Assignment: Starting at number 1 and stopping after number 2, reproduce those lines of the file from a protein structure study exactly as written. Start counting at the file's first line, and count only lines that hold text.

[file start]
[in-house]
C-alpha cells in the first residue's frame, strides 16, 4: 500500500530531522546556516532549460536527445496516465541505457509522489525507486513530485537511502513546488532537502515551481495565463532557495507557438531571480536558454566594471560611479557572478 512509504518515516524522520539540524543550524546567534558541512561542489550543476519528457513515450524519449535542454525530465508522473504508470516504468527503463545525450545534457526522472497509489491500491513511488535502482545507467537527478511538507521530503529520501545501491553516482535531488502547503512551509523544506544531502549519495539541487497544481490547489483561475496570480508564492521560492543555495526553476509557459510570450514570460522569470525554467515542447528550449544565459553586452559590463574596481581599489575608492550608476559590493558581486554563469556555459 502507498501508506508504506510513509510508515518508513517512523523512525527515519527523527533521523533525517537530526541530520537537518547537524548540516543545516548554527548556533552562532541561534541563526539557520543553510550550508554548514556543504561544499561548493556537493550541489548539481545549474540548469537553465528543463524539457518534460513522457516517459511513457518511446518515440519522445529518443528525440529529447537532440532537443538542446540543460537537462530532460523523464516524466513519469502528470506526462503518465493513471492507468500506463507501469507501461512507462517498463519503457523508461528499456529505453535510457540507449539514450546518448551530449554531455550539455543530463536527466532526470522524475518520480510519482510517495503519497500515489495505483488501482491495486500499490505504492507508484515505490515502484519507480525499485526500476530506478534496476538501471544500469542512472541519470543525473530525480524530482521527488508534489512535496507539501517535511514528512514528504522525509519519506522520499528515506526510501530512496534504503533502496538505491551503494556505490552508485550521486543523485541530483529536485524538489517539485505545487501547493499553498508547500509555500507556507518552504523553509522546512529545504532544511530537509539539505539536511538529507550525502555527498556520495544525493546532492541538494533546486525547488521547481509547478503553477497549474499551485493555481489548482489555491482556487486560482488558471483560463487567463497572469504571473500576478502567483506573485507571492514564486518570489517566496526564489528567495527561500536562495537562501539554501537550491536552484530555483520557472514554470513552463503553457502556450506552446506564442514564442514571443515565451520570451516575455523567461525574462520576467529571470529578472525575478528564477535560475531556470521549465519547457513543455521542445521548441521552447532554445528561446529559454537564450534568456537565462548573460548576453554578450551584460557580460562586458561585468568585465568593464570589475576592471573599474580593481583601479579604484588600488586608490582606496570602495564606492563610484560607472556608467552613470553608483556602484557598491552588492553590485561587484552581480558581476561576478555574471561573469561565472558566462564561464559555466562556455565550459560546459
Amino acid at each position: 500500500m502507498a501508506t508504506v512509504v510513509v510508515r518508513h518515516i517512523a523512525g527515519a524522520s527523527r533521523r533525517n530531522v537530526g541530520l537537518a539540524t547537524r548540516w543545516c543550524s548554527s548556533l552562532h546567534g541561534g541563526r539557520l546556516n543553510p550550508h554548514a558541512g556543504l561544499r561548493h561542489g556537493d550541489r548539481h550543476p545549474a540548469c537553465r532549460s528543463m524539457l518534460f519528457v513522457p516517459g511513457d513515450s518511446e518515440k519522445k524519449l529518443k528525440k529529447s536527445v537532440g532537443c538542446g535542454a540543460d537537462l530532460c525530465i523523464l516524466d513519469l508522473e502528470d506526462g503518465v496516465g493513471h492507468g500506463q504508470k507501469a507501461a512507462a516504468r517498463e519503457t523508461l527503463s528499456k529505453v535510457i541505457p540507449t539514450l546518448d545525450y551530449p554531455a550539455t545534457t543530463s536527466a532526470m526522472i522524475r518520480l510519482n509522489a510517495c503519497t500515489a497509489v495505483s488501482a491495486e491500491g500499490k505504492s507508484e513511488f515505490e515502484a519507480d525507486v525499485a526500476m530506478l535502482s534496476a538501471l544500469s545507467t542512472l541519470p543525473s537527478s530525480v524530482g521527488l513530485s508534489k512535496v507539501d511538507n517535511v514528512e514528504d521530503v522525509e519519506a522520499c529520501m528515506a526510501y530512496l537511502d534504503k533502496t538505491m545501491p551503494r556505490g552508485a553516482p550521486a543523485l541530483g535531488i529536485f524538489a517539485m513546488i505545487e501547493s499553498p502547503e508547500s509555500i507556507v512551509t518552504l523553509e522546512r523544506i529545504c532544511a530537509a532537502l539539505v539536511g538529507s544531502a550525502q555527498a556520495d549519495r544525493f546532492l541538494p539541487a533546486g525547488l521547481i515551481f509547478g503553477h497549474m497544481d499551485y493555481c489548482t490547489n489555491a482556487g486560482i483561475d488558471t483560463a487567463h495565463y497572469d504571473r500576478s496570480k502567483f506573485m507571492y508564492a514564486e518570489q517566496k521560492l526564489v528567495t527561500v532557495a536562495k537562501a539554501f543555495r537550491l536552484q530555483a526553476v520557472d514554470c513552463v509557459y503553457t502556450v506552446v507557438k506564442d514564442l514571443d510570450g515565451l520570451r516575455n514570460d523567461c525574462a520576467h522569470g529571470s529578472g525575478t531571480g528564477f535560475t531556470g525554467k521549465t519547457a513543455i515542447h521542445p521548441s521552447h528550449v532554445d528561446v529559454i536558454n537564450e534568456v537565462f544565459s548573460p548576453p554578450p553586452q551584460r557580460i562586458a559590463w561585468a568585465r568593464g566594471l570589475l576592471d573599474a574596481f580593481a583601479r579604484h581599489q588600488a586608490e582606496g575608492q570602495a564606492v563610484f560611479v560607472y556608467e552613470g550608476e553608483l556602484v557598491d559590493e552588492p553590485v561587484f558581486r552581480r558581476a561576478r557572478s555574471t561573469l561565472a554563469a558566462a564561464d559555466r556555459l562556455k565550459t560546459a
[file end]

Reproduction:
[in-house]
C-alpha cells in the first residue's frame, strides 16, 4: 500500500530531522546556516532549460536527445496516465541505457509522489525507486513530485537511502513546488532537502515551481495565463532557495507557438531571480536558454566594471560611479557572478 512509504518515516524522520539540524543550524546567534558541512561542489550543476519528457513515450524519449535542454525530465508522473504508470516504468527503463545525450545534457526522472497509489491500491513511488535502482545507467537527478511538507521530503529520501545501491553516482535531488502547503512551509523544506544531502549519495539541487497544481490547489483561475496570480508564492521560492543555495526553476509557459510570450514570460522569470525554467515542447528550449544565459553586452559590463574596481581599489575608492550608476559590493558581486554563469556555459 502507498501508506508504506510513509510508515518508513517512523523512525527515519527523527533521523533525517537530526541530520537537518547537524548540516543545516548554527548556533552562532541561534541563526539557520543553510550550508554548514556543504561544499561548493556537493550541489548539481545549474540548469537553465528543463524539457518534460513522457516517459511513457518511446518515440519522445529518443528525440529529447537532440532537443538542446540543460537537462530532460523523464516524466513519469502528470506526462503518465493513471492507468500506463507501469507501461512507462517498463519503457523508461528499456529505453535510457540507449539514450546518448551530449554531455550539455543530463536527466532526470522524475518520480510519482510517495503519497500515489495505483488501482491495486500499490505504492507508484515505490515502484519507480525499485526500476530506478534496476538501471544500469542512472541519470543525473530525480524530482521527488508534489512535496507539501517535511514528512514528504522525509519519506522520499528515506526510501530512496534504503533502496538505491551503494556505490552508485550521486543523485541530483529536485524538489517539485505545487501547493499553498508547500509555500507556507518552504523553509522546512529545504532544511530537509539539505539536511538529507550525502555527498556520495544525493546532492541538494533546486525547488521547481509547478503553477497549474499551485493555481489548482489555491482556487486560482488558471483560463487567463497572469504571473500576478502567483506573485507571492514564486518570489517566496526564489528567495527561500536562495537562501539554501537550491536552484530555483520557472514554470513552463503553457502556450506552446506564442514564442514571443515565451520570451516575455523567461525574462520576467529571470529578472525575478528564477535560475531556470521549465519547457513543455521542445521548441521552447532554445528561446529559454537564450534568456537565462548573460548576453554578450551584460557580460562586458561585468568585465568593464570589475576592471573599474580593481583601479579604484588600488586608490582606496570602495564606492563610484560607472556608467552613470553608483556602484557598491552588492553590485561587484552581480558581476561576478555574471561573469561565472558566462564561464559555466562556455565550459560546459